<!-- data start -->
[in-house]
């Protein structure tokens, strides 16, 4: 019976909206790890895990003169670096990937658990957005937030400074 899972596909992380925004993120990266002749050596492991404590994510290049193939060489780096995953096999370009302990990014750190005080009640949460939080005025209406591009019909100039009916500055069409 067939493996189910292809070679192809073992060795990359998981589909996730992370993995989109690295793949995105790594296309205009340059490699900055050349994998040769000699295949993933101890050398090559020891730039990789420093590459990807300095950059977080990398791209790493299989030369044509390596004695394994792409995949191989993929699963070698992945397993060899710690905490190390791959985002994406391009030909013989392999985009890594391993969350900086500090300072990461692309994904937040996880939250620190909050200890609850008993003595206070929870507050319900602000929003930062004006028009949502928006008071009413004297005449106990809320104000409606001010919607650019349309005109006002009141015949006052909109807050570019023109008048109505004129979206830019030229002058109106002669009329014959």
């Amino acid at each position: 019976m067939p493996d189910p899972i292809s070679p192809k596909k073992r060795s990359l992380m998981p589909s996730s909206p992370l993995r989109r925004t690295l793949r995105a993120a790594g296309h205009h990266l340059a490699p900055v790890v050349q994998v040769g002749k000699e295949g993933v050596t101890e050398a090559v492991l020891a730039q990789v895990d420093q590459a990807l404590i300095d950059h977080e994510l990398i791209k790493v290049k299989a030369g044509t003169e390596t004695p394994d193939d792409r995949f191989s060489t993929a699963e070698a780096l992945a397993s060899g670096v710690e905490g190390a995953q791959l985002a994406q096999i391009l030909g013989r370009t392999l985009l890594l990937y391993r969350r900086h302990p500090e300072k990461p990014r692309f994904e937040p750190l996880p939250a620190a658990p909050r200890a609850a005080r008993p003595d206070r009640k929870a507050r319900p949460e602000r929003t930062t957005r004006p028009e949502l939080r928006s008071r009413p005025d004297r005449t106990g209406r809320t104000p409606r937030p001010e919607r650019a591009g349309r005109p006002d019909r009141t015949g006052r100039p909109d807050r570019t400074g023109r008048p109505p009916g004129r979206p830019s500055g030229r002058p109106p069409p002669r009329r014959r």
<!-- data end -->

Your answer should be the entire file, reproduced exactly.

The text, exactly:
[in-house]
């Protein structure tokens, strides 16, 4: 019976909206790890895990003169670096990937658990957005937030400074 899972596909992380925004993120990266002749050596492991404590994510290049193939060489780096995953096999370009302990990014750190005080009640949460939080005025209406591009019909100039009916500055069409 067939493996189910292809070679192809073992060795990359998981589909996730992370993995989109690295793949995105790594296309205009340059490699900055050349994998040769000699295949993933101890050398090559020891730039990789420093590459990807300095950059977080990398791209790493299989030369044509390596004695394994792409995949191989993929699963070698992945397993060899710690905490190390791959985002994406391009030909013989392999985009890594391993969350900086500090300072990461692309994904937040996880939250620190909050200890609850008993003595206070929870507050319900602000929003930062004006028009949502928006008071009413004297005449106990809320104000409606001010919607650019349309005109006002009141015949006052909109807050570019023109008048109505004129979206830019030229002058109106002669009329014959």
């Amino acid at each position: 019976m067939p493996d189910p899972i292809s070679p192809k596909k073992r060795s990359l992380m998981p589909s996730s909206p992370l993995r989109r925004t690295l793949r995105a993120a790594g296309h205009h990266l340059a490699p900055v790890v050349q994998v040769g002749k000699e295949g993933v050596t101890e050398a090559v492991l020891a730039q990789v895990d420093q590459a990807l404590i300095d950059h977080e994510l990398i791209k790493v290049k299989a030369g044509t003169e390596t004695p394994d193939d792409r995949f191989s060489t993929a699963e070698a780096l992945a397993s060899g670096v710690e905490g190390a995953q791959l985002a994406q096999i391009l030909g013989r370009t392999l985009l890594l990937y391993r969350r900086h302990p500090e300072k990461p990014r692309f994904e937040p750190l996880p939250a620190a658990p909050r200890a609850a005080r008993p003595d206070r009640k929870a507050r319900p949460e602000r929003t930062t957005r004006p028009e949502l939080r928006s008071r009413p005025d004297r005449t106990g209406r809320t104000p409606r937030p001010e919607r650019a591009g349309r005109p006002d019909r009141t015949g006052r100039p909109d807050r570019t400074g023109r008048p109505p009916g004129r979206p830019s500055g030229r002058p109106p069409p002669r009329r014959r």